Despite these changes, a culture of impunity and lack of transparency continues to undermine the Kenyan police. Extrajudicial executions continue. The police must be placed under civilian oversight as envisaged under the constitution.
The failure to set up a commission of inquiry into state capture under his predecessor, as promised during campaigns, dented Ruto’s commitment to the fight against corruption. A year later, a commission of inquiry has not been formed and the issue seems to have been abandoned altogether.
It is unlikely that Ruto will fulfil his manifesto unless he reins in runaway corruption and the culprits are held to account. The rule of law demands that proceeds of crime be recovered and offenders charged for economic sabotage. This approach would obviate the need to burden Kenyans with taxes and more borrowing.
Appointments to government positions have been undermined by the age-old problems of recycling appointees, patronage, nepotism and ethnicity. Just as worrying are senior government officials publicly advancing exclusionary ethnic politics with impunity. Ruto must rein them in.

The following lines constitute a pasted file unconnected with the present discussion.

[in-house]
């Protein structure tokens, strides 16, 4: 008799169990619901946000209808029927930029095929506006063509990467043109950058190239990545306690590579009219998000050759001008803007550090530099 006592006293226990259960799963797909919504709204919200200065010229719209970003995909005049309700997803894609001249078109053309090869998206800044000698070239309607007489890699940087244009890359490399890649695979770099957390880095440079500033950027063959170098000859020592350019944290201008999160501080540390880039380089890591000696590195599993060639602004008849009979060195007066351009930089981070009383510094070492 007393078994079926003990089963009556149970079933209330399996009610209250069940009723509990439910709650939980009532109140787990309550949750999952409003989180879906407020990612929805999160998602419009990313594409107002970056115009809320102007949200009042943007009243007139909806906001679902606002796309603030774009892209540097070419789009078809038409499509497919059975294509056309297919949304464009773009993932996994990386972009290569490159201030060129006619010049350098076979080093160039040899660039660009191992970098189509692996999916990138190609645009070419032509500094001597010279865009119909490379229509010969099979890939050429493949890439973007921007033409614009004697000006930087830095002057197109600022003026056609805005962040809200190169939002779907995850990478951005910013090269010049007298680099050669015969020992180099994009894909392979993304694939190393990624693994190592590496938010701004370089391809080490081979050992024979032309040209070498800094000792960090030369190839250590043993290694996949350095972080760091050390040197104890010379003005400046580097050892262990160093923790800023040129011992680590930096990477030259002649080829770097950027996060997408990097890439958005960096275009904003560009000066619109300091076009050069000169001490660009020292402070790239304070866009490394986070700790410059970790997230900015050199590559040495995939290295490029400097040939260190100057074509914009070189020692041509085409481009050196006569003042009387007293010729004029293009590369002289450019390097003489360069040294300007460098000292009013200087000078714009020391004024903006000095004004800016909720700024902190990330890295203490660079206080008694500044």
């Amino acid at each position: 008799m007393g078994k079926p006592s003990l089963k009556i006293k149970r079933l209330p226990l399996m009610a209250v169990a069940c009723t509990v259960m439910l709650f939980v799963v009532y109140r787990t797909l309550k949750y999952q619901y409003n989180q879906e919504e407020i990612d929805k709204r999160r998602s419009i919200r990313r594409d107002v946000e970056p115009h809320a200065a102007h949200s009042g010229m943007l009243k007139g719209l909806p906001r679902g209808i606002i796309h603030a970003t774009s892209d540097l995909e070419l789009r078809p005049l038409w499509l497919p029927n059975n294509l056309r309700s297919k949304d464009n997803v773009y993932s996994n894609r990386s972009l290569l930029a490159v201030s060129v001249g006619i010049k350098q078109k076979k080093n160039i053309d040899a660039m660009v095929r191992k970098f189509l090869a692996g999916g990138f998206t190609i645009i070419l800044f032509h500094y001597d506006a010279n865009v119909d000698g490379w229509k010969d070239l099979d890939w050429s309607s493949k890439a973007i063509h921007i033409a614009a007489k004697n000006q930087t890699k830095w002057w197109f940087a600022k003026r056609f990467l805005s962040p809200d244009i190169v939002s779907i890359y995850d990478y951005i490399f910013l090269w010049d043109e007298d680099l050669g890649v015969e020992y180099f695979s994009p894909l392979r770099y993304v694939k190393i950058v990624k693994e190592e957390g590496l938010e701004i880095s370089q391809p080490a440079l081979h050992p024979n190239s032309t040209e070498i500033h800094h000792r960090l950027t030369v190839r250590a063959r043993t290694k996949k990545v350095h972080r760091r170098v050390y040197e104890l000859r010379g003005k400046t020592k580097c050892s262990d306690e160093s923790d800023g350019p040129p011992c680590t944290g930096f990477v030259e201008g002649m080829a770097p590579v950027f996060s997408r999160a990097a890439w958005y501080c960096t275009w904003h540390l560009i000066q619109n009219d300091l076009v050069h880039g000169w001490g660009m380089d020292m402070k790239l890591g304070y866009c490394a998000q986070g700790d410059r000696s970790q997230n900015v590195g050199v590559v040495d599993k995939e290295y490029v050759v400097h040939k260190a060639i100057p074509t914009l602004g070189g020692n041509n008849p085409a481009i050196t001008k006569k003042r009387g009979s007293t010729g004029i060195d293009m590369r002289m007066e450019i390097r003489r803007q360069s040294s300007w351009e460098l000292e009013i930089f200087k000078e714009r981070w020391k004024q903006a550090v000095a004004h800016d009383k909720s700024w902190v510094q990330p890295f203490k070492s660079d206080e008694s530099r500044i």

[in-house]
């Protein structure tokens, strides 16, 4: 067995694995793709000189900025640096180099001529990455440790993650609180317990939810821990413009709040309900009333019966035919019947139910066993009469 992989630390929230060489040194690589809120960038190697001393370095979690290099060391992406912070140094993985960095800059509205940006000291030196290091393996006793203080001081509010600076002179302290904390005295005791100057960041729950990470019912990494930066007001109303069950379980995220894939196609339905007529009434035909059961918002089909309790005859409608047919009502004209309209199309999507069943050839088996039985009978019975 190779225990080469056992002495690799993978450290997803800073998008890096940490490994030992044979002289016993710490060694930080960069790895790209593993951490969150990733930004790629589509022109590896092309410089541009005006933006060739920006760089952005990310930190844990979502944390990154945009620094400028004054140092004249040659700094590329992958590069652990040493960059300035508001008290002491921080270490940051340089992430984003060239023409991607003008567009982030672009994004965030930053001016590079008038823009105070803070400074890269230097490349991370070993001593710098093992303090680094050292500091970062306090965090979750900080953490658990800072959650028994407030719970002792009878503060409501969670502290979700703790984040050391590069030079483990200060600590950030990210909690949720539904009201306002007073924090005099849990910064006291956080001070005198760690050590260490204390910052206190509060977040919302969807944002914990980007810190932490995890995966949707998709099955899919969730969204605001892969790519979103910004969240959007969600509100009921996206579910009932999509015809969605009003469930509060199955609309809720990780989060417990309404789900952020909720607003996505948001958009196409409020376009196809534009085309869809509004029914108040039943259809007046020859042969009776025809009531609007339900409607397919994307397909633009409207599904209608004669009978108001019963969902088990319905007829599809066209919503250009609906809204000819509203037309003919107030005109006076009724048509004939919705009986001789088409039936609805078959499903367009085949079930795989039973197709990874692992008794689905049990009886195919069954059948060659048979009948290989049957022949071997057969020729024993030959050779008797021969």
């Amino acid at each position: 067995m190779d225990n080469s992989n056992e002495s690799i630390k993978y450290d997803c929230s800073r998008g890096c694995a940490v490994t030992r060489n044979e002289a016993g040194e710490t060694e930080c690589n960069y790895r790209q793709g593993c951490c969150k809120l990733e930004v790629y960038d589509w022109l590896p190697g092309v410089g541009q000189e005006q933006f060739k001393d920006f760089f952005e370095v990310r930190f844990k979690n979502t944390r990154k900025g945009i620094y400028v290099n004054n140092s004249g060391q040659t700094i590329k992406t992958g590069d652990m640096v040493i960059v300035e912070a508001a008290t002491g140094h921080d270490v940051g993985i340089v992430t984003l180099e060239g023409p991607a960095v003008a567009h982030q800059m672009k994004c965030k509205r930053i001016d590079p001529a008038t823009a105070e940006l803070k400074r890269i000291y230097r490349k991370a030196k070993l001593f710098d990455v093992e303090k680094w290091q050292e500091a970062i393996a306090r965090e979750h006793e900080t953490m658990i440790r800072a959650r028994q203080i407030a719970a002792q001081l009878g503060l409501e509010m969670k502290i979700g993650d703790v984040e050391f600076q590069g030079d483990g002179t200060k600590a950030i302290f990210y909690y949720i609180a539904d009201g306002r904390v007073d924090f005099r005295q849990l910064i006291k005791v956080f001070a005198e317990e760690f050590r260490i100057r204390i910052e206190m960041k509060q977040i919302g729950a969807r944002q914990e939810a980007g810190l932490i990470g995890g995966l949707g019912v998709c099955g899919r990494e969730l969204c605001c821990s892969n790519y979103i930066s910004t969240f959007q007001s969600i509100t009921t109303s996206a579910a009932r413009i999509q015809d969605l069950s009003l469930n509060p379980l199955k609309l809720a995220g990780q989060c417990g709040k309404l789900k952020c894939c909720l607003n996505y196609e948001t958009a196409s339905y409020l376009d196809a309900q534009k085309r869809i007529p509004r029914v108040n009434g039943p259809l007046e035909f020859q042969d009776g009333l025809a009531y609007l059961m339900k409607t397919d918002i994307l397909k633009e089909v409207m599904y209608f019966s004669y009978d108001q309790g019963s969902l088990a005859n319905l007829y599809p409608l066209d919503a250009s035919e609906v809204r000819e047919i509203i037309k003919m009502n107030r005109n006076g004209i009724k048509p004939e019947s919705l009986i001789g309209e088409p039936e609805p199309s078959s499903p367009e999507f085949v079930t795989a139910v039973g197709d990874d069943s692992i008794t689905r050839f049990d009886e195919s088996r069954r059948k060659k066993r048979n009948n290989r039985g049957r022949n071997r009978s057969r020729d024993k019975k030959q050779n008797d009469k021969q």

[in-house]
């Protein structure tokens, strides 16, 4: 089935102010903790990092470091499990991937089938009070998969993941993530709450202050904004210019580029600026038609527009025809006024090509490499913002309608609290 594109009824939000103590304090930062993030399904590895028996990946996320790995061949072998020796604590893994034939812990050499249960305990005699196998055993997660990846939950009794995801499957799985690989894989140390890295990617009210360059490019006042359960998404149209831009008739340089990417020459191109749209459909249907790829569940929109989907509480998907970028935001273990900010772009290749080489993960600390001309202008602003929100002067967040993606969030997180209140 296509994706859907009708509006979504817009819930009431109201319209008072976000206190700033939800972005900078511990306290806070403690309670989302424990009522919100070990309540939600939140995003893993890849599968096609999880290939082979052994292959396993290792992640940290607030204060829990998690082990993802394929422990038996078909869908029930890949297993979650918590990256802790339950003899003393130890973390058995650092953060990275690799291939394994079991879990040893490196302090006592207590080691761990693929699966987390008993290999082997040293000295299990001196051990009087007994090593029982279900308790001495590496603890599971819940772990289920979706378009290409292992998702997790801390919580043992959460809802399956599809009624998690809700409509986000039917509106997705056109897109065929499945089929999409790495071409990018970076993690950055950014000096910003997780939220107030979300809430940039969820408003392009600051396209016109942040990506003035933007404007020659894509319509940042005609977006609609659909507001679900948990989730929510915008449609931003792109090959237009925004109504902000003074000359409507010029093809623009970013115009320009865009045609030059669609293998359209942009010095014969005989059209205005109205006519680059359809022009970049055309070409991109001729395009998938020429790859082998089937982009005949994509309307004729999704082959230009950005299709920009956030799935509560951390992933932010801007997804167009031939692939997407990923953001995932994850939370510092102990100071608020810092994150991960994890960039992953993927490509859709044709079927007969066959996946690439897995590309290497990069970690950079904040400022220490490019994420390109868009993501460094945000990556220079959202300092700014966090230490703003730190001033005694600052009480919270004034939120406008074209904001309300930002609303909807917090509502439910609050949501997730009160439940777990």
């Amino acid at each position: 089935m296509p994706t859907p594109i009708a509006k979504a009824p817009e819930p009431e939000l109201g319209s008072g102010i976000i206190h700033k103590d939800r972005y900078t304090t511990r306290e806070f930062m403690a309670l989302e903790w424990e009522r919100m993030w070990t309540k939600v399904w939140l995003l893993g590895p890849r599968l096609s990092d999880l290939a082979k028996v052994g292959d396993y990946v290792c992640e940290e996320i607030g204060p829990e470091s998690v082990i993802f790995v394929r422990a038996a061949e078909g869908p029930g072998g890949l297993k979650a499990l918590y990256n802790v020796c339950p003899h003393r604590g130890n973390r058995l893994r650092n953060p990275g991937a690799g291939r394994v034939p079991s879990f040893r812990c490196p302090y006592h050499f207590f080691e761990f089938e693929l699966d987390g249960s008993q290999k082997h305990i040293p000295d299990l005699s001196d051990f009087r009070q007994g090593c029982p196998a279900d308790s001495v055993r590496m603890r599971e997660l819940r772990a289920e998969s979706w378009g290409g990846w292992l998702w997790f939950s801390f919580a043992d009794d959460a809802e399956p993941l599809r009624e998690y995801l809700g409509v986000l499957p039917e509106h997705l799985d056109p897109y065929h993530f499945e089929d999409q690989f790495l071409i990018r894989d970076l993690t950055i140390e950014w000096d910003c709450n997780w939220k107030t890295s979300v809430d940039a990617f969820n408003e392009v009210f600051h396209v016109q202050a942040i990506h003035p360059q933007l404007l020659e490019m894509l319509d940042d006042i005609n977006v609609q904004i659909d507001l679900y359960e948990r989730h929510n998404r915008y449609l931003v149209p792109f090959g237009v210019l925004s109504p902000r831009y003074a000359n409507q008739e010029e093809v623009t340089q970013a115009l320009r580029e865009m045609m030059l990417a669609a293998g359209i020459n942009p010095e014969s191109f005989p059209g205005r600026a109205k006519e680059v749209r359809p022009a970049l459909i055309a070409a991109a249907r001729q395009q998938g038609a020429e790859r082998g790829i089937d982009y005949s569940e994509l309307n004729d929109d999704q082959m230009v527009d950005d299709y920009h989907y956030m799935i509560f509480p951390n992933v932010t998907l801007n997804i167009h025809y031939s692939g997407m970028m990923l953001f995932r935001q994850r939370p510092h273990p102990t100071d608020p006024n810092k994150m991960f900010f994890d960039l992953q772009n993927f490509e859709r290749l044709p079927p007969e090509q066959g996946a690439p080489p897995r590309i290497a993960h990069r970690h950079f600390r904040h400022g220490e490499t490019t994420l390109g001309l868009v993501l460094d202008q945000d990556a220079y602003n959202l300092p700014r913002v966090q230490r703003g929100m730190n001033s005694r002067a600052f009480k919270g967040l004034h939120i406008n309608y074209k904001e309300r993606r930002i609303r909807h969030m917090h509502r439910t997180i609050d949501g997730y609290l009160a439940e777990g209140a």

It is also a setback that Ruto acceded to talks to assuage the opposition elite who had resorted to violent protests against his historic victory. These elitist self-serving talks could lead to constitutional amendments creating more political positions under a cynically flawed logic that this approach enhances national cohesion. This is an about turn on Ruto’s part.
Ultimately national cohesion is Ruto’s pressing challenge. Kenya is divided on many fronts – economic, ethnic, regional and religious – a legacy of previous governments. Ruto needs to look beyond ethno-regional appointments. For legitimacy and transformation, he needs to ideologically reconnect with and dignify the “hustler nation”, the disenfranchised constituency that propelled him into power. Bar this, he could face an intensely contested reelection bid like his predecessors.
Shilaho is Senior Research Fellow, Institute for PanAfrican Thought and Conversation (IPATC), University of Johannesburg.
The story was first published in The Conversation.